Entrance
is a brilliant little film and deserves a bigger audience. It’s smart, subversive and very unsettling. And makes you feel like crap for being a man.

Check out the trailer below and be sure to tune in tomorrow for #8.

Mark Goodchild
Creative Director

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Well you’ve made it to my top ten. While all of the films on the list so far are very dear to me, my top ten are special. There is something in each that astounded me and transcended my love for the genre to a renewed love for cinema, story and character. And they provide me an insight into the human mind – the scariest place of all. Most of my top ten are intricate pieces of artistic expression. They aren’t bombastic or even successful in a consumerist sort of way. Most are small, intimate, close and personal. Many are similar in tone and in their existential presuppositions and in their psychological analysis on the human condition. They’re not ever just ghost stories, or monster movies, or slashers. Under the guise of a genre film, these are windows into what defines us. Because of that, I love good horror films, and these ten are some of the best.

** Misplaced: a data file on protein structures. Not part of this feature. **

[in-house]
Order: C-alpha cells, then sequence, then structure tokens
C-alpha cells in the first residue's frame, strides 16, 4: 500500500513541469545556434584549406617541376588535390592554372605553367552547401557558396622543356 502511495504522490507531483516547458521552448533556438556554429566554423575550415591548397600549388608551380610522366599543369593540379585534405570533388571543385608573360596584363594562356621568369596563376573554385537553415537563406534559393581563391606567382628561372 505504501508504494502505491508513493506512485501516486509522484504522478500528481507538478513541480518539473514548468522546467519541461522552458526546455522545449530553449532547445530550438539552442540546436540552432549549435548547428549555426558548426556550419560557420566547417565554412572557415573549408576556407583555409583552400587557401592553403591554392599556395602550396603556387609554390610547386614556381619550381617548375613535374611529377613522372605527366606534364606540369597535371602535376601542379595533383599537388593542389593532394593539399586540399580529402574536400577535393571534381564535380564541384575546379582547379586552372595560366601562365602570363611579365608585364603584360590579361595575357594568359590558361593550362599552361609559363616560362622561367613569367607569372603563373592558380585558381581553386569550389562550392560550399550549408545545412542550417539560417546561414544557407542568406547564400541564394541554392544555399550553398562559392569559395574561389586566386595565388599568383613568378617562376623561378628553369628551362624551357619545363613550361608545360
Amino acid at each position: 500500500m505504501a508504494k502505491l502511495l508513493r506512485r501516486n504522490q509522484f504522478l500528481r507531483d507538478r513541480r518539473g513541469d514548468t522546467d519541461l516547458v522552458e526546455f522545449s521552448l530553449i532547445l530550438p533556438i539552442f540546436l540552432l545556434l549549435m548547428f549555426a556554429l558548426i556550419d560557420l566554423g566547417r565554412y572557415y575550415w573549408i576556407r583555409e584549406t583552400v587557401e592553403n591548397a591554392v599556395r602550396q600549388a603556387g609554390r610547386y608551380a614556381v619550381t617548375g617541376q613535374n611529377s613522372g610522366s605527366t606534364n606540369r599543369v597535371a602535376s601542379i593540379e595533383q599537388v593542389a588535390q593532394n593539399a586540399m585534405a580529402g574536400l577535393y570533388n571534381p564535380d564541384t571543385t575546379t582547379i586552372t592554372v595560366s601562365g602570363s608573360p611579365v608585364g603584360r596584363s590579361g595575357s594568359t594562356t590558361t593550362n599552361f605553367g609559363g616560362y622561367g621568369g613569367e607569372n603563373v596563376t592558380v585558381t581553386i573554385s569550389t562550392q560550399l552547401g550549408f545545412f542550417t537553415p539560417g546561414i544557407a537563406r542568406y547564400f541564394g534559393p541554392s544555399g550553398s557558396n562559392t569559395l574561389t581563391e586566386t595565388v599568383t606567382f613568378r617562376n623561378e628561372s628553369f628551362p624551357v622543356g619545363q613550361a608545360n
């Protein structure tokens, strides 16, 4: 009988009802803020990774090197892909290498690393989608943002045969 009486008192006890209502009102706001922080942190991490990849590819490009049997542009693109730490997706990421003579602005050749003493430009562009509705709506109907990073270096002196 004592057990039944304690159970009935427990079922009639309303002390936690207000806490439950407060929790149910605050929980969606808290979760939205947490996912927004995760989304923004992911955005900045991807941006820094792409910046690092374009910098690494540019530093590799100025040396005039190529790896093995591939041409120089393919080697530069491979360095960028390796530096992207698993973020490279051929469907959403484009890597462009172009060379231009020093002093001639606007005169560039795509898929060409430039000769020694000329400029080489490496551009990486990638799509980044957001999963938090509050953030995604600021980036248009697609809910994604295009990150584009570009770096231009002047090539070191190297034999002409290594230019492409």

Let’s begin.

#10 Pieces of Talent
Sometimes a character comes long in film that is so mesmerizing and captivating, that you just can’t shake them. David is the cutest, cuddliest, and sweetest serial killer in horror film history. You just can’t help but love the guy. He’s Hannibal Lecter, but without the maudlin attitude. He’s The Dude of psychopaths. He just loves killin’ people and making movies about doing it. When he discovers Charlotte, he finds his muse, and David, with her as his starlet, will make his masterpiece.

Pieces of Talent is fascinating look at obsession and madness. It’s a crazy trip down the rabbit-hole. There’s rumors of a sequel’s in the works, from the same family that made this one. I’m not sure if David can get any more nuts, but it’ll be great watching him try.

Check out the trailer below and be sure to tune in tomorrow for #9.

The list so far.
#31 The Damned (2014)
#30 A Serbian Film (2010)
#29 The Inside (2012)
#28 Calvaire (2004)/Inbred (2012)
#27 Frankenstein’s Army (2013)
#26 Thale (2012)
#25 Bridgend (2013)
#24 The Grey (2011)
#23 Across The River (2013)
#22 The Pact (2011)
#21 Rec (2007)
#20 Baskin (2016)
#19 Let the Right One In (2008)
#18 Resolution (2013)
#17 I Saw the Devil (2010)
#16 Spring (2014)
#15 The Host (2006)
#14 Monsters (2010)
#13 Rubber Johnny (2013)
#12 The Triangle (2016)
#11 Under the Skin (2013)

Mark Goodchild
Creative Director